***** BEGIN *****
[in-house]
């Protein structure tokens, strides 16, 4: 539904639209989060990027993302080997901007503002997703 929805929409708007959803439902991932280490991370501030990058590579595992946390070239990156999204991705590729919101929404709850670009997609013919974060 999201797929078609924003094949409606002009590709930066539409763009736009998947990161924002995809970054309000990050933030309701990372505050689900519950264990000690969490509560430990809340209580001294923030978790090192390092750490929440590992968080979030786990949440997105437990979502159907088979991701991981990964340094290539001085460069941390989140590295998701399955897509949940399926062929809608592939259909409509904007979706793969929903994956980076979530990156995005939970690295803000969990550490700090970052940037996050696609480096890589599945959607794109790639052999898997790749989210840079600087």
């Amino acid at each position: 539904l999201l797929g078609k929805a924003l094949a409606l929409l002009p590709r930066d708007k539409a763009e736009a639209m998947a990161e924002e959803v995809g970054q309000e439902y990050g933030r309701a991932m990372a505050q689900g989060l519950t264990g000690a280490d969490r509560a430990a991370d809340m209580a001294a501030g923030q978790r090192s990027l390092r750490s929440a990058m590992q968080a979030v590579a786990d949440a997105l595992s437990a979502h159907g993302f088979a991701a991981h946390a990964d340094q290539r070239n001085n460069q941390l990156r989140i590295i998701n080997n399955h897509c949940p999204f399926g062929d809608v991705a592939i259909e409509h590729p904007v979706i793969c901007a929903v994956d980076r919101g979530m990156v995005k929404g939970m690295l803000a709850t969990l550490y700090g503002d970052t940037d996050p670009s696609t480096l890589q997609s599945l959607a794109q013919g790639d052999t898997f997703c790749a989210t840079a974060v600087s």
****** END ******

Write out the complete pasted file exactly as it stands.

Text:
[in-house]
């Protein structure tokens, strides 16, 4: 539904639209989060990027993302080997901007503002997703 929805929409708007959803439902991932280490991370501030990058590579595992946390070239990156999204991705590729919101929404709850670009997609013919974060 999201797929078609924003094949409606002009590709930066539409763009736009998947990161924002995809970054309000990050933030309701990372505050689900519950264990000690969490509560430990809340209580001294923030978790090192390092750490929440590992968080979030786990949440997105437990979502159907088979991701991981990964340094290539001085460069941390989140590295998701399955897509949940399926062929809608592939259909409509904007979706793969929903994956980076979530990156995005939970690295803000969990550490700090970052940037996050696609480096890589599945959607794109790639052999898997790749989210840079600087």
């Amino acid at each position: 539904l999201l797929g078609k929805a924003l094949a409606l929409l002009p590709r930066d708007k539409a763009e736009a639209m998947a990161e924002e959803v995809g970054q309000e439902y990050g933030r309701a991932m990372a505050q689900g989060l519950t264990g000690a280490d969490r509560a430990a991370d809340m209580a001294a501030g923030q978790r090192s990027l390092r750490s929440a990058m590992q968080a979030v590579a786990d949440a997105l595992s437990a979502h159907g993302f088979a991701a991981h946390a990964d340094q290539r070239n001085n460069q941390l990156r989140i590295i998701n080997n399955h897509c949940p999204f399926g062929d809608v991705a592939i259909e409509h590729p904007v979706i793969c901007a929903v994956d980076r919101g979530m990156v995005k929404g939970m690295l803000a709850t969990l550490y700090g503002d970052t940037d996050p670009s696609t480096l890589q997609s599945l959607a794109q013919g790639d052999t898997f997703c790749a989210t840079a974060v600087s």